What does Genesis 11:13 mean?
ESV: And Arpachshad lived after he fathered Shelah 403 years and had other sons and daughters.
NIV: And after he became the father of Shelah, Arphaxad lived 403 years and had other sons and daughters.
NASB: and Arpachshad lived 403 years after he fathered Shelah, and he fathered other sons and daughters.
CSB: After he fathered Shelah, Arpachshad lived 403 years and fathered other sons and daughters.
NLT: After the birth of Shelah, Arphaxad lived another 403 years and had other sons and daughters.
KJV: And Arphaxad lived after he begat Salah four hundred and three years, and begat sons and daughters.
NKJV: After he begot Salah, Arphaxad lived four hundred and three years, and begot sons and daughters.
Verse Commentary:
After fathering Shelah, Arpachshad lived another 403 years and had other children. Adding the numbers together, Arpachshad lived to be 438 years old. As with other verses, this statement supports a rapid decline in human lifespans after the flood. While ancient figures such as Noah lived nearly a thousand years (Genesis 5), the generations following Abram (Genesis 11:19–26) will be lucky to live beyond a century.
Verse Context:
Genesis 11:10–26 provides a direct genealogy from Noah to Abram, through Noah's blessed-by-God son, Shem. This record shows a direct genetic line from Noah and the flood, through Peleg and the dispersion of humanity at the Tower of Babel, to Terah, Abram's father.
Chapter Summary:
Genesis 11 contains three sections: God confuses and scatters the people of the world to stop the building of Babel and its tower. A genealogy is provided showing the direct links between Noah and Abram. The ''generations'' of Terah are introduced, providing a description of the family out of which God will call Abram to become the father of His chosen people.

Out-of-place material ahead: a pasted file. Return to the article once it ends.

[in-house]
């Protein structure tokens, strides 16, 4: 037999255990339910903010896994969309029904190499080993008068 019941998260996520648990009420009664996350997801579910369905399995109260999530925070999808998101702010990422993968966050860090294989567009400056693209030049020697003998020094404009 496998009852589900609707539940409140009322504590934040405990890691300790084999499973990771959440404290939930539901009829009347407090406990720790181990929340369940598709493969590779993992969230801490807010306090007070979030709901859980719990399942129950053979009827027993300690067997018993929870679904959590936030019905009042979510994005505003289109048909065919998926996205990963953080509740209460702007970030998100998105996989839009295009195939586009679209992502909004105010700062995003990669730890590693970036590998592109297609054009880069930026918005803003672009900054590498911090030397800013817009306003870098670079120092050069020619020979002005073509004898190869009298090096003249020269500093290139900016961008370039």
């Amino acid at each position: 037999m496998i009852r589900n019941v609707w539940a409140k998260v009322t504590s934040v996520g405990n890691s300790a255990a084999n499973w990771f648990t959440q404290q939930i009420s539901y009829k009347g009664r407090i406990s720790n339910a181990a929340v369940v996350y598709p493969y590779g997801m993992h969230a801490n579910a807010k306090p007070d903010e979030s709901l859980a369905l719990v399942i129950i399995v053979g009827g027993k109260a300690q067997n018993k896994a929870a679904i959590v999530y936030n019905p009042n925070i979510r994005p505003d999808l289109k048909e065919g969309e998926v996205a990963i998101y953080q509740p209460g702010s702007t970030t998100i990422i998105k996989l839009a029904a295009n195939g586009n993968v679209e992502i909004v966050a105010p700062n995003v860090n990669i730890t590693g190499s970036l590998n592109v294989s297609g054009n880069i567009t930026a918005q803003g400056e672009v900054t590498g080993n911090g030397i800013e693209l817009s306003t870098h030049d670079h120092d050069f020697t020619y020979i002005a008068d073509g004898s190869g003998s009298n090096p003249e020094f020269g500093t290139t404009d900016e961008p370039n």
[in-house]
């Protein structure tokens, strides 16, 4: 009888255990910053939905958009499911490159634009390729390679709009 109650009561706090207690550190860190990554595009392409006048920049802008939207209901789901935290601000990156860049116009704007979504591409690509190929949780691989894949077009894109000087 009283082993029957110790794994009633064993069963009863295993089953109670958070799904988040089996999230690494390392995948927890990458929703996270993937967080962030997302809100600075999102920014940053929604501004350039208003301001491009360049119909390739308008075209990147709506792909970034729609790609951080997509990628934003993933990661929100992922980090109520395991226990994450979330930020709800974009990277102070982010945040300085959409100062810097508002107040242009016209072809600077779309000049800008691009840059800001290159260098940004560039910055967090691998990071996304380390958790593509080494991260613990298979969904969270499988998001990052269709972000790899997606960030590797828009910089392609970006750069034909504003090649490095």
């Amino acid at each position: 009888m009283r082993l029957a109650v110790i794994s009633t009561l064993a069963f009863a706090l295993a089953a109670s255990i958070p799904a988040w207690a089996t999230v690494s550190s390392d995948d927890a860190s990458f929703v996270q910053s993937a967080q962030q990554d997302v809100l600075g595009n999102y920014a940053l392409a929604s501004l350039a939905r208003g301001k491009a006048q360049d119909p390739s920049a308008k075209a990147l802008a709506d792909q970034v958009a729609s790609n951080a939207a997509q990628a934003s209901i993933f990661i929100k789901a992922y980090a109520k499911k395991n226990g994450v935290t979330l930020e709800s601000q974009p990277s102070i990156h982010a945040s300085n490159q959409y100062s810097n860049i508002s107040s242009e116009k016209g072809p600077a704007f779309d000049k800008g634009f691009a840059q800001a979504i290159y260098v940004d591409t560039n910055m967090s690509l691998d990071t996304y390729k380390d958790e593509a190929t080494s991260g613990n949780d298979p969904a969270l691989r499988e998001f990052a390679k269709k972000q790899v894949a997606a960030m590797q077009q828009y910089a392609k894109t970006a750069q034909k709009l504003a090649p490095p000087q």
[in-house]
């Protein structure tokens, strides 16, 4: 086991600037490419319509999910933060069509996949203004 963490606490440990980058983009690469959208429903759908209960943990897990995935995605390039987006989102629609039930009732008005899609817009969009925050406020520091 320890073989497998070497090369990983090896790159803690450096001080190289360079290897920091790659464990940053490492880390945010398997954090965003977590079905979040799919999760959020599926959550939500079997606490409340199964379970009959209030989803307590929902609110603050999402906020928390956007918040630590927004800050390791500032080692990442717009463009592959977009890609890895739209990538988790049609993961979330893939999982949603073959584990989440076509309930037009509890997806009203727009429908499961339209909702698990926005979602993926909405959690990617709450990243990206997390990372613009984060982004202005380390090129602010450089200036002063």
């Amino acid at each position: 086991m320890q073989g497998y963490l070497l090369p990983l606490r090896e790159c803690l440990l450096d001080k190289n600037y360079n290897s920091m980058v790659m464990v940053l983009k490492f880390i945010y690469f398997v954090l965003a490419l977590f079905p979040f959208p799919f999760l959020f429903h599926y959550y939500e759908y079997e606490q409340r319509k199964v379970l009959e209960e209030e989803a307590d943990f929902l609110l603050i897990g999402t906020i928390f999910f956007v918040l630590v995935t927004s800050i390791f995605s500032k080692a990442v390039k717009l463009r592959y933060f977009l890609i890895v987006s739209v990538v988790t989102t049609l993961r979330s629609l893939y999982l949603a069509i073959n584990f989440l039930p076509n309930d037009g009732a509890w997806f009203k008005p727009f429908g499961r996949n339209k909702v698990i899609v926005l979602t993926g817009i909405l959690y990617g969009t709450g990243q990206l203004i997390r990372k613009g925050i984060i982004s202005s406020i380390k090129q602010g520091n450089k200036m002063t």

Chapter Context:
Genesis 10 provided a table of the nations, describing the peoples and tribes that descended from Noah's three sons and where they settled. Genesis 11 describes how God scattered the peoples of the world after confusing their languages to stop the building of Babel and its tower. The chapter also provides a direct genealogy from Noah to Abram and then introduces Abram by way of his father Terah. The following chapter will begin the story of Abram and God's chosen people, Israel.
Book Summary:
The book of Genesis establishes fundamental truths about God. Among these are His role as the Creator, His holiness, His hatred of sin, His love for mankind, and His willingness to provide for our redemption. We learn not only where mankind has come from, but why the world is in its present form. The book also presents the establishment of Israel, God's chosen people. Many of the principles given in other parts of Scripture depend on the basic ideas presented here in the book of Genesis. Within the framework of the Bible, Genesis explains the bare-bones history of the universe leading up to the captivity of Israel in Egypt, setting the stage for the book of Exodus.
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